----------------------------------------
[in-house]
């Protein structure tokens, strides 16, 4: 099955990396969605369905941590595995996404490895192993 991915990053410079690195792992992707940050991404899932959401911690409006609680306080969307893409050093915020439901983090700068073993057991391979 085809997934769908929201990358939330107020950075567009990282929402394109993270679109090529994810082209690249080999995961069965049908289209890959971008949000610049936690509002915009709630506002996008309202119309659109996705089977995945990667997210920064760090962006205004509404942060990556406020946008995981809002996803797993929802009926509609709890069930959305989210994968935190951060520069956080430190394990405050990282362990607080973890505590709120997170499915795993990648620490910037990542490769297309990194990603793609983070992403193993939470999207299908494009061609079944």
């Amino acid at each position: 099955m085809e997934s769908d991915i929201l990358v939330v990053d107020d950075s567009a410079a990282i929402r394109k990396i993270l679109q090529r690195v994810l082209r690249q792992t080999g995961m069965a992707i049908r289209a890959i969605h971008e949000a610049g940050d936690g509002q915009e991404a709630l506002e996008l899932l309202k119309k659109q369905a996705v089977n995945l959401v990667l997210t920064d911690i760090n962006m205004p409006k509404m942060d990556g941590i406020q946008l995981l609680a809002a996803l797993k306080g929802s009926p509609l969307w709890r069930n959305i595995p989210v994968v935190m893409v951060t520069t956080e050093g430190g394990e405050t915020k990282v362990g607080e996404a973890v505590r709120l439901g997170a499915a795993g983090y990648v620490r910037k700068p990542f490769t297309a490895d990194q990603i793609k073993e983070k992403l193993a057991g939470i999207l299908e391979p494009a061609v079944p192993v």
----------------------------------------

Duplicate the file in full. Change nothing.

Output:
[in-house]
């Protein structure tokens, strides 16, 4: 099955990396969605369905941590595995996404490895192993 991915990053410079690195792992992707940050991404899932959401911690409006609680306080969307893409050093915020439901983090700068073993057991391979 085809997934769908929201990358939330107020950075567009990282929402394109993270679109090529994810082209690249080999995961069965049908289209890959971008949000610049936690509002915009709630506002996008309202119309659109996705089977995945990667997210920064760090962006205004509404942060990556406020946008995981809002996803797993929802009926509609709890069930959305989210994968935190951060520069956080430190394990405050990282362990607080973890505590709120997170499915795993990648620490910037990542490769297309990194990603793609983070992403193993939470999207299908494009061609079944």
């Amino acid at each position: 099955m085809e997934s769908d991915i929201l990358v939330v990053d107020d950075s567009a410079a990282i929402r394109k990396i993270l679109q090529r690195v994810l082209r690249q792992t080999g995961m069965a992707i049908r289209a890959i969605h971008e949000a610049g940050d936690g509002q915009e991404a709630l506002e996008l899932l309202k119309k659109q369905a996705v089977n995945l959401v990667l997210t920064d911690i760090n962006m205004p409006k509404m942060d990556g941590i406020q946008l995981l609680a809002a996803l797993k306080g929802s009926p509609l969307w709890r069930n959305i595995p989210v994968v935190m893409v951060t520069t956080e050093g430190g394990e405050t915020k990282v362990g607080e996404a973890v505590r709120l439901g997170a499915a795993g983090y990648v620490r910037k700068p990542f490769t297309a490895d990194q990603i793609k073993e983070k992403l193993a057991g939470i999207l299908e391979p494009a061609v079944p192993v």